' From the above it will be apparent thatwe have described a new and extremely advantageous container and packaging method, many modifications of which will be apparent to those skilled in the art. We do not, therefore, desire to be limited to the embodiment of our invention hereinabove describedflfo'r purposes of illustration, but only, by the scope of the appended claims. I
1. A container comprising a shipping carton having top and bottom closing flaps, an openmouthed sack of impervious sheet material placed against the set up walls of the carton and I a lining placed within and coextensive with all 7 portions'of the sack disposed against the set up walls, said sack having a twisted neck portion forming an air tight seal and having its extreme mouth portion drawn over a flap of the carton. whereby the twisted neck of .the' sack is held against unwinding.
2. The process of lining ashipping container which comprises providing an open-ended receptacle having upstanding walls adapted to receive at least the open end flaps of a fibre shipping carton, snapping the open rim of an extensible vapor-impervious sack over the turned down top end flaps of the carton, exhausting the air in the receptacle and in the carton whereby the free air pressure forces the extensible material into contact with the interior walls of the carton at least below the fold line of the bottom flaps, inserting a collapsed liner having a wall extent corresponding to the interior wall extent of the carton, removing the carton from the receptacle and sealing the bottom flaps.
3. The process of lining a shipping container which comprises covering an; open end of a fibre shipping carton with a sack of extensible vapor-impervious material, forcing the extensible material into close'contact with the interior walls of the carton, inserting a liner having a perimeter and wall extent corresponding to the interior perimeter and wall extent of the carton and closing the bottom of the carton.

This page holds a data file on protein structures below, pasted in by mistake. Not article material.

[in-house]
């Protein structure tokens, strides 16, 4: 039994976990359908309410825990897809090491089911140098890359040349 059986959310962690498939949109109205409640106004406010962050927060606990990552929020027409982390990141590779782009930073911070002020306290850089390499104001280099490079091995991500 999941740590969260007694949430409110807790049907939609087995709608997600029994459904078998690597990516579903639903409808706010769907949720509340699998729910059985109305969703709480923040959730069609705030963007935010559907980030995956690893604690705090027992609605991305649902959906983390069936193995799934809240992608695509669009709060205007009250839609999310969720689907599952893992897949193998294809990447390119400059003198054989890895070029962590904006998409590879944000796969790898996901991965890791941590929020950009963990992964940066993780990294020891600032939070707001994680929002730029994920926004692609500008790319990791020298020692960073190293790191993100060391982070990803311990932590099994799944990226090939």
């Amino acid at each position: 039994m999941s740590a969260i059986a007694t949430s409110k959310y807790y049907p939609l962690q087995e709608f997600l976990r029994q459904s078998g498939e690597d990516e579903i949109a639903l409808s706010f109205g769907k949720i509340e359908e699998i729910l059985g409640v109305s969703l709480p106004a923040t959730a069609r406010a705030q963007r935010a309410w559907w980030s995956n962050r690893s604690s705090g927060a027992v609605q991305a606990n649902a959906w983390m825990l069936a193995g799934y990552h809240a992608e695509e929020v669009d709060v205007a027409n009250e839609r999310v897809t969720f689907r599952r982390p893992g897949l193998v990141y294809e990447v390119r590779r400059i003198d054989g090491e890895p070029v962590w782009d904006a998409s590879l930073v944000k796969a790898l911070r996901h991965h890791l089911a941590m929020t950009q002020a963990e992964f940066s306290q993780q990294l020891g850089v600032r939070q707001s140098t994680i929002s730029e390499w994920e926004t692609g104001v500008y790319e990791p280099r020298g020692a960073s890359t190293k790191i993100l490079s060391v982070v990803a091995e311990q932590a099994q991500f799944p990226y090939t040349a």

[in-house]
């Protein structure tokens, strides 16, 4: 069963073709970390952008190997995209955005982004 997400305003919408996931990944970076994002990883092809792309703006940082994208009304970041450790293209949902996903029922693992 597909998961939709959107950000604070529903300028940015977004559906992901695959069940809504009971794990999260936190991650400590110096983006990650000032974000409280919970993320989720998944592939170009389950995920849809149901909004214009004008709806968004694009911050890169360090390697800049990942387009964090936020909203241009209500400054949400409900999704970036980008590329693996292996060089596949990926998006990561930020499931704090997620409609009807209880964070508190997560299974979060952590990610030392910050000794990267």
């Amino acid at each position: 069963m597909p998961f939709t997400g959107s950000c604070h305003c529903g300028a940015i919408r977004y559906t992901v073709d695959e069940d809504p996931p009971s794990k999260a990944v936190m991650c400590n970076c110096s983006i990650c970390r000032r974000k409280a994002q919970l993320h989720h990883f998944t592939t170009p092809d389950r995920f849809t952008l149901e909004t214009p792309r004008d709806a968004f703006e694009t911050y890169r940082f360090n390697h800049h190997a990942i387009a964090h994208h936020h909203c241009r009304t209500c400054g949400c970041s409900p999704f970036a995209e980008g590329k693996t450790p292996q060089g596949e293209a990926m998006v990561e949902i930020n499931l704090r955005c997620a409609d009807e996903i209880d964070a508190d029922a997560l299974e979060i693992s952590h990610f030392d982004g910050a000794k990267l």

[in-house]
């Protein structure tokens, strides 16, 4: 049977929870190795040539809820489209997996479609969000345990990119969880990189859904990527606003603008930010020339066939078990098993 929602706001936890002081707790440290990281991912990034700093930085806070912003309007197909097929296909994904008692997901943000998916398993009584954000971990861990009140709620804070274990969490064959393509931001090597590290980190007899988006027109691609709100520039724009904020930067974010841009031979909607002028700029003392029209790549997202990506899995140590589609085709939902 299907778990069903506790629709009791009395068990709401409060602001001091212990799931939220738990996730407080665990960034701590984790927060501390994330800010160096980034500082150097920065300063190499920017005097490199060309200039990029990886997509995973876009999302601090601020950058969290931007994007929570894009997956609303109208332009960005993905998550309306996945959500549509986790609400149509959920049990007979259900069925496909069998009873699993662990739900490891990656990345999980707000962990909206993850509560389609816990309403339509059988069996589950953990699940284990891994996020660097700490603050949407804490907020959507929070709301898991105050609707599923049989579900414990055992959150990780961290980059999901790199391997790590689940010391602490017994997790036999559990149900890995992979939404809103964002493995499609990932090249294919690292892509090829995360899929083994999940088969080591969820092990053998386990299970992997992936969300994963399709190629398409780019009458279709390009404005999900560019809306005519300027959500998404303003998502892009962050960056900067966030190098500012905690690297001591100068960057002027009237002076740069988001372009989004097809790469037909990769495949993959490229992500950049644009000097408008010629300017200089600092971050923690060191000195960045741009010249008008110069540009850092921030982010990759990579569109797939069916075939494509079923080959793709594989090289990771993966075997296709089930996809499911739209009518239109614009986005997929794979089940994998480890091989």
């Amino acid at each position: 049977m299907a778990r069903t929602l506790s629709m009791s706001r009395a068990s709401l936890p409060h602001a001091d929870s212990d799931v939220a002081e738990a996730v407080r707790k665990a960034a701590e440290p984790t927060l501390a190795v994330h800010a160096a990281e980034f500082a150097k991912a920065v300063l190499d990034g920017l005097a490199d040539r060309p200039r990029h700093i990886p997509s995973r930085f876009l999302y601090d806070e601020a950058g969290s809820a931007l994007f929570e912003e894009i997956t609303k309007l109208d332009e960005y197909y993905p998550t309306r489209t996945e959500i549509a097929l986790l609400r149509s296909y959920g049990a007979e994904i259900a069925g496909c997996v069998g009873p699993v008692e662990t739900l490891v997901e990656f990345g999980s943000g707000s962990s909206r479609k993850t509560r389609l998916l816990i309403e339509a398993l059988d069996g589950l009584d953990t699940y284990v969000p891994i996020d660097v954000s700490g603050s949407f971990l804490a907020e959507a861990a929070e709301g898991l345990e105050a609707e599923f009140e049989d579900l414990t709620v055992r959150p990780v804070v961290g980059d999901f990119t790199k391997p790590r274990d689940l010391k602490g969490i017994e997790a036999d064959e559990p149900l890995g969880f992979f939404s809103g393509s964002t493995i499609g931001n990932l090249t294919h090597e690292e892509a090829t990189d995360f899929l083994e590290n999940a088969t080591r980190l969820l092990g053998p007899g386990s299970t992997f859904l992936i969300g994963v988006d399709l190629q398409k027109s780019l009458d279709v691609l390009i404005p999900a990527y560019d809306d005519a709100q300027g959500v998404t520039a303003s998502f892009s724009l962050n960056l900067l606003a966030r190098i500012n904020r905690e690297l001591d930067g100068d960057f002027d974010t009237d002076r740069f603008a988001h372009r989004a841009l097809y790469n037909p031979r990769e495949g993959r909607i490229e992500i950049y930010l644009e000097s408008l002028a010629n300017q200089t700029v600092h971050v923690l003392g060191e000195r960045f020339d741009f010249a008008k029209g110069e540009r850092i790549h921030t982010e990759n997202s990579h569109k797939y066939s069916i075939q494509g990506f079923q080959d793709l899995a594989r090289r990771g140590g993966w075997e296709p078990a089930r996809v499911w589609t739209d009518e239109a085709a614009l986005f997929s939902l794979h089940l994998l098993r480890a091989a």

4. The process of lining a shipping container with vapor-proof extensible material which comprises closing an end of the carton with a sheet of extensible material by engaging its margins with the margins of the carton, exhausting air from within the carton whereby the extensible material expands to cover and to lie closely against the upstanding walls of the carton permitting the material to expand until the wall portions of the sackso formed cover atleast the permanent upstanding walls of the carton, in-
serting a liner within the sack and closing the bottom of the carton.
5. A container comprising a shipping carton having top and bottom closing flaps, an openmouthed sack of extensible impervious sheet material placed against the set up walls of thecarton and a lining placed within and coextensive with all portions of the sack disposed against "theset up walls, said sack having a twisted neck portion forming an air-tight seal and having its extreme mouth portion drawn over a flap of the carton whereby the twisted neck of the sack is held against unwinding.
RICHARD R. WALTON. JOHN J..AUSTIN.
GORDON E. (50171.
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|U.S. Classification||229/117.28, 229/117.29, 229/122.32, 493/93, 53/175, 53/491, 53/449, 206/524.8, 229/117.34, 383/70, 53/483, 53/434, 220/495.11|
|International Classification||B65D5/56, B65D5/60|